United States v. Arthrex, Inc., et al, Appeal No. 2019-1434 (Fed. Cir. June 21, 2021)

The Supreme Court issued its long-awaited decision today on the constitutionality of the Patent Trial and Appeal Board (PTAB). The Court held that the Administrative Patent Judges (APJs) who make up the majority of the PTAB are not constitutionally appointed under the Appointments Clause of the U.S. Constitution. To remedy this defect, a majority of the Court held that the Director has the authority to review PTAB decisions.

We covered the Federal Circuit’s original opinion in this case here, and have covered its impact on other cases routinely over the past year and a half.

The case involves the PTAB, the body designated to hear post-grant reviews including inter partes reviews, among other decisions at the Patent Office. The 200 Administrative Patent Judges (APJs) who make up the PTAB are appointed by the Secretary of Commerce. On appeal from an inter partes review, Arthrex challenged that the PTAB is unconstitutional. Arthrex argued that the APJs are principal officers as opposed to inferior officers, and that as principal officers they are not appointed by the President, as would be required under the Appointments Clause of the U.S. Constitution. That clause states as follows:

[the President] shall nominate, and by and with the Advice and Consent of the Senate, shall appoint Ambassadors, other public Ministers and Consuls, Judges of the supreme Court, and all other Officers of the United States, whose Appointments are not herein otherwise provided for, and which shall be established by Law: but the Congress may by Law vest the Appointment of such inferior Officers, as they think proper, in the President alone, in the Courts of Law, or in the Heads of Departments.

A panel of the Federal Circuit agreed with Arthrex, and fixed the problem by striking certain protections for the APJs, making them removable at will by the Secretary of Commerce. This, the panel held, “renders them inferior rather than principal officers.” Having purported to cure the constitutionality of the PTAB, the Federal Circuit remanded the case for a new hearing by a new panel of now-constitutional APJs. 

As the Supreme Court noted, “This satisfied no one. The Government, Smith & Nephew, and Arthrex each requested rehearing en banc, which the Court of Appeals denied.” Three petitions for certiorari were filed, which the Supreme Court granted.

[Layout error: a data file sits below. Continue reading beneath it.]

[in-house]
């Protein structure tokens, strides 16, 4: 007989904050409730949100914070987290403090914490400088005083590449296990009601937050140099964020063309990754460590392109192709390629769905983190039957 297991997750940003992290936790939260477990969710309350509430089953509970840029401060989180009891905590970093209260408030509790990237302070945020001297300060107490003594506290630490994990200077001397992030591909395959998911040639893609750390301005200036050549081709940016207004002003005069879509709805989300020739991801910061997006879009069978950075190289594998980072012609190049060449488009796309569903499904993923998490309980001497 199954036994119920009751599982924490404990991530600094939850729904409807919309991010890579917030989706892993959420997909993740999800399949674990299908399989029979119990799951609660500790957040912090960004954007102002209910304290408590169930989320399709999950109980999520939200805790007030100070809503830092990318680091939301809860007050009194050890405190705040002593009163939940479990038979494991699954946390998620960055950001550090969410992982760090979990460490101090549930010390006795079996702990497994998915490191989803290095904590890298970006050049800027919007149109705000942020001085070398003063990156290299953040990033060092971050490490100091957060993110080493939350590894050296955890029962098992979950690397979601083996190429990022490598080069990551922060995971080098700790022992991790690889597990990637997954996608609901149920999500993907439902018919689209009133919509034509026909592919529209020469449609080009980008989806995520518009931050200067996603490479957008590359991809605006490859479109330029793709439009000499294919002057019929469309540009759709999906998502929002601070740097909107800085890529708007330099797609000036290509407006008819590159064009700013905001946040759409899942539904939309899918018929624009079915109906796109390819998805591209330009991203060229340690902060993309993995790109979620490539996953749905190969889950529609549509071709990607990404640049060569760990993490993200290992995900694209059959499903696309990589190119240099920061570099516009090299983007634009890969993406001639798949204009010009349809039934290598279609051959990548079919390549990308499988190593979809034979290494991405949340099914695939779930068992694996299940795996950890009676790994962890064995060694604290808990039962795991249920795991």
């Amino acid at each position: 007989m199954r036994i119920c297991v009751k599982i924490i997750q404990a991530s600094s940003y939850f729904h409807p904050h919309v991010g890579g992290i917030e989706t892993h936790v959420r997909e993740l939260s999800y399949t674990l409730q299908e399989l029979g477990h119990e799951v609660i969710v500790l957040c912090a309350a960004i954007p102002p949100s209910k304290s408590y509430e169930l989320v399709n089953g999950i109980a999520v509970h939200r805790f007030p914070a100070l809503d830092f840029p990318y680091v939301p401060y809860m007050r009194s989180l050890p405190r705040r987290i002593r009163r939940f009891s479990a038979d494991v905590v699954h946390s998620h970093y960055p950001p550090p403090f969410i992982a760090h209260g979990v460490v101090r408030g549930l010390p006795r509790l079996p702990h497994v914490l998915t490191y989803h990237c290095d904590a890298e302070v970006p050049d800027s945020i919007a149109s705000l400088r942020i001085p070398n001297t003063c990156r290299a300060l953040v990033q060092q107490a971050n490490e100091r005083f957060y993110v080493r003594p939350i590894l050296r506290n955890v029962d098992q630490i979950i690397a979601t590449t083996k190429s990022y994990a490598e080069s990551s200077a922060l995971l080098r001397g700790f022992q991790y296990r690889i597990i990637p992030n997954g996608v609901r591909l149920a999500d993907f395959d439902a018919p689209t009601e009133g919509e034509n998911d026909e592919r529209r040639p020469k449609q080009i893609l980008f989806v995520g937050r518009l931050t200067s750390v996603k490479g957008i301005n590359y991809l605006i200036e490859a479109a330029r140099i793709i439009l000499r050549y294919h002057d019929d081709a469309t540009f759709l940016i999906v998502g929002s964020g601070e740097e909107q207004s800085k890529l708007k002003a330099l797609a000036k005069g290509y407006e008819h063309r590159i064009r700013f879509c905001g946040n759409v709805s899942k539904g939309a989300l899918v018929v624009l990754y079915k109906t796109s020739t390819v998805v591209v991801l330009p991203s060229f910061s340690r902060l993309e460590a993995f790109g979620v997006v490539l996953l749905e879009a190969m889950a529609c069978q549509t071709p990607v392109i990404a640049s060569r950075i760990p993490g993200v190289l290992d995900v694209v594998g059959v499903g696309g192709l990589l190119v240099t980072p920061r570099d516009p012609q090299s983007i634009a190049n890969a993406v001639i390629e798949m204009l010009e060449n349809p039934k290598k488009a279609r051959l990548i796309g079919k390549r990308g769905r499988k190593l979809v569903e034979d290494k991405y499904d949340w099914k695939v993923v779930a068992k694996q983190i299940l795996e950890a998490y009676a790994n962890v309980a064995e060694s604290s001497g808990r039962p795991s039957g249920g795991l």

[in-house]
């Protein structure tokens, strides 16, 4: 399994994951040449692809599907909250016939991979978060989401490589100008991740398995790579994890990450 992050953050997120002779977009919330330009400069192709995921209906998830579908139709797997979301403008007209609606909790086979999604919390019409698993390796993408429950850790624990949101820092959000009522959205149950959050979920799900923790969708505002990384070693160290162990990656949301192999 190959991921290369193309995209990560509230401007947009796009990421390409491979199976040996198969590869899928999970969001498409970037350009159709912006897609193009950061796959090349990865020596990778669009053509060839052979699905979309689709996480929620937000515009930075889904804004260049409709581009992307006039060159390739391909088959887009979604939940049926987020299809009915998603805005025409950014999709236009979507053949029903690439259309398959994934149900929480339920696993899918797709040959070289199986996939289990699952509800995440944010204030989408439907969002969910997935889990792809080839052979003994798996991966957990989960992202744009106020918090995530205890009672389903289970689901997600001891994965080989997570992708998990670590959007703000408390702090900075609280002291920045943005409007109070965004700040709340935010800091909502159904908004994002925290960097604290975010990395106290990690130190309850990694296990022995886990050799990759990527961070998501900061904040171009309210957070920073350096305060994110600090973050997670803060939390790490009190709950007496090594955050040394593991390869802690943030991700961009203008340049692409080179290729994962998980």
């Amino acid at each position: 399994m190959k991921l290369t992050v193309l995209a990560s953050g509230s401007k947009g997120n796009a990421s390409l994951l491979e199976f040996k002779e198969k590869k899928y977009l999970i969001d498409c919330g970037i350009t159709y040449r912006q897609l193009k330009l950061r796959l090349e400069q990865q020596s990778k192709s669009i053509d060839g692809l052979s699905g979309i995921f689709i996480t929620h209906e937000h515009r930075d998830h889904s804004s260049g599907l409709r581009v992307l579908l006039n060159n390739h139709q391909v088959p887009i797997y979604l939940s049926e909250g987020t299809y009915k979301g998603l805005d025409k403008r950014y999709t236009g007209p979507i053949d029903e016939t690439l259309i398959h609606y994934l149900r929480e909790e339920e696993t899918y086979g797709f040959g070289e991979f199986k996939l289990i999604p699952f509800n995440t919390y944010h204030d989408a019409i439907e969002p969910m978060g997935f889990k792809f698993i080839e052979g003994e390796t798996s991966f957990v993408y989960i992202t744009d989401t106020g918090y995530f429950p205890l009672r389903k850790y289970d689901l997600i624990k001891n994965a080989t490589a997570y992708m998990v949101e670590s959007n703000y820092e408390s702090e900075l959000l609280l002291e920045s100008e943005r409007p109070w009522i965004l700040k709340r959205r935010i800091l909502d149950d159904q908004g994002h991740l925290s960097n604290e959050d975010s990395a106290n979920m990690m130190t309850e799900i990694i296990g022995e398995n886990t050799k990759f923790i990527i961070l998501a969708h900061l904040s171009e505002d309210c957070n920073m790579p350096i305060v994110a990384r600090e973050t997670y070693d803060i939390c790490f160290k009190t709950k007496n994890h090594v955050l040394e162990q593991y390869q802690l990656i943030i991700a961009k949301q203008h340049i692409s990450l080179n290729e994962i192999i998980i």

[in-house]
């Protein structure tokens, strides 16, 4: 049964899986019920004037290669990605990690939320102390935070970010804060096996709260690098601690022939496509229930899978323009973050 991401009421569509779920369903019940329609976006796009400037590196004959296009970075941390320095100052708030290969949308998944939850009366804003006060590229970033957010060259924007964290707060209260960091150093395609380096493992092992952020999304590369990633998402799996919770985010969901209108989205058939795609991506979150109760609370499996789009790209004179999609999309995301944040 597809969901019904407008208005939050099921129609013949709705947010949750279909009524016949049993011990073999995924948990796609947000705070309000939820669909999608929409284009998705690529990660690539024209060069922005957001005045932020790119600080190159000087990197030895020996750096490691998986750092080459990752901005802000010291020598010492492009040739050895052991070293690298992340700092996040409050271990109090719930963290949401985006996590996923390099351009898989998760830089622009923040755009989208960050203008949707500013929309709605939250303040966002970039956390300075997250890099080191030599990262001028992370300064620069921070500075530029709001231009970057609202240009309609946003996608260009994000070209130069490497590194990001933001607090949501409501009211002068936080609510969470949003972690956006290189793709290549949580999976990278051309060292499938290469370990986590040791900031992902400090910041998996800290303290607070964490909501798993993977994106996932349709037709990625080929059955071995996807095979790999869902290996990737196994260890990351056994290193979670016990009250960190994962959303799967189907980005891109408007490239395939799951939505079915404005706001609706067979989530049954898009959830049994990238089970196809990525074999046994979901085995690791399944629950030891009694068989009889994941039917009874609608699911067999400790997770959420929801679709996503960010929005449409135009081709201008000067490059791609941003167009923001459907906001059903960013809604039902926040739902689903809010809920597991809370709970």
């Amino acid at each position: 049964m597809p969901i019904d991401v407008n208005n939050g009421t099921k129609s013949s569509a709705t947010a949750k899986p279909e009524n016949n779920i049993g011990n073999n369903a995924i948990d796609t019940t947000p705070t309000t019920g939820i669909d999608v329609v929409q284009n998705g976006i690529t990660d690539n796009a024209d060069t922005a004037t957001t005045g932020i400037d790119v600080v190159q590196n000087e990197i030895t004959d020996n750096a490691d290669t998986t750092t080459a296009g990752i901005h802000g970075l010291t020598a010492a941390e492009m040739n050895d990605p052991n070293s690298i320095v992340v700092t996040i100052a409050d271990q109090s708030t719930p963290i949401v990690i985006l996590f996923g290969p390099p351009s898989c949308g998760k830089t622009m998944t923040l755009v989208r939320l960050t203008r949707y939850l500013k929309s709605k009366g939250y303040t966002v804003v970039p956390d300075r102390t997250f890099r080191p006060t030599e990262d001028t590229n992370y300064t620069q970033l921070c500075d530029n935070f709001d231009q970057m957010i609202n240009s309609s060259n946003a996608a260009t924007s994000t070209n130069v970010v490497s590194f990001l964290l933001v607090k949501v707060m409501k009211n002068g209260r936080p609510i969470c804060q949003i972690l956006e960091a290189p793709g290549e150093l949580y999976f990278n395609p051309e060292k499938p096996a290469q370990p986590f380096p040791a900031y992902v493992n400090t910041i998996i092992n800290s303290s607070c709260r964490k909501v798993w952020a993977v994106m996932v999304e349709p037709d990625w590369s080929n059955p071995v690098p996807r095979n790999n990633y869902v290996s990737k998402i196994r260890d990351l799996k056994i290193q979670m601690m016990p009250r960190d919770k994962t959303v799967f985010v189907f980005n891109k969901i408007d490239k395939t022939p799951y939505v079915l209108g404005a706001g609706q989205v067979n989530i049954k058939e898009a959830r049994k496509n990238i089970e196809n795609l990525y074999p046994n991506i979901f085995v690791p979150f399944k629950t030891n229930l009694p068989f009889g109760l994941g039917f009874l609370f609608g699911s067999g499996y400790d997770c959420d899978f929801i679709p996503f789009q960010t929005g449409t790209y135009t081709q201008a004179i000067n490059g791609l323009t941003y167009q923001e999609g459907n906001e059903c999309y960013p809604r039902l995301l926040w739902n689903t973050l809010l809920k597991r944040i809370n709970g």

In the majority opinion, Chief Justice Roberts, joined in relevant part by Justices Alito, Gorsuch, Kavanaugh, and Barrett, concluded that the APJs are principal officers. Because the APJs have the “power to issue decisions on patentability” that are not reviewed by a superior executive officer, they are not “inferior.” And while the Government and Smith & Nephew “assemble[d] a catalog of steps the Director might take to affect the decisionmaking process of the PTAB,” the Director did not have authority to review any PTAB decisions, and thus was not a “superior” officer to the APJs in that critical regard.

The final portion of Chief Justice Roberts’s opinion was joined by Justices Alito, Kavanaugh, Barrett, Breyer, Sotomayor, and Kagan. This majority concluded that the only appropriate remedy was to make PTAB decisions reviewable by the Director of the Patent Office. This solution made the APJs subject to a superior officer on the issue of patentability. These Justices opined that “[t]he Director accordingly may review final PTAB decisions and, upon review, may issue decisions himself on behalf of the Board.”

Notably, the Court held that its opinion only concerned inter partes review proceedings, and not reviews of patent examinations—another role assigned to the PTAB.

Justice Gorsuch dissented only with respect to the remedy. In his opinion, the Court should find the entire inter partes review system to be unconstitutional rather than attempt to sever certain aspects of it. Justice Gorsuch would have left it to Congress to re-create its preferred system bearing in mind the Court’s decision with respect to APJs.

In a separate opinion, Justice Breyer, joined by Justices Sotomayor and Kagan, disagreed about the interpretation and applicability of the Appointments Clause. They also opined that the APJs were not principal officers. However, conceding that a majority held otherwise, they joined the Chief Justice’s opinion with respect to the appropriate remedy.

Justice Thomas wrote a final opinion, joined in part by Justices Breyer, Sotomayor, and Kagan, in which he also opined that the APJs were not principal officers.

The opinion can be found here.

By Nika Aldrich

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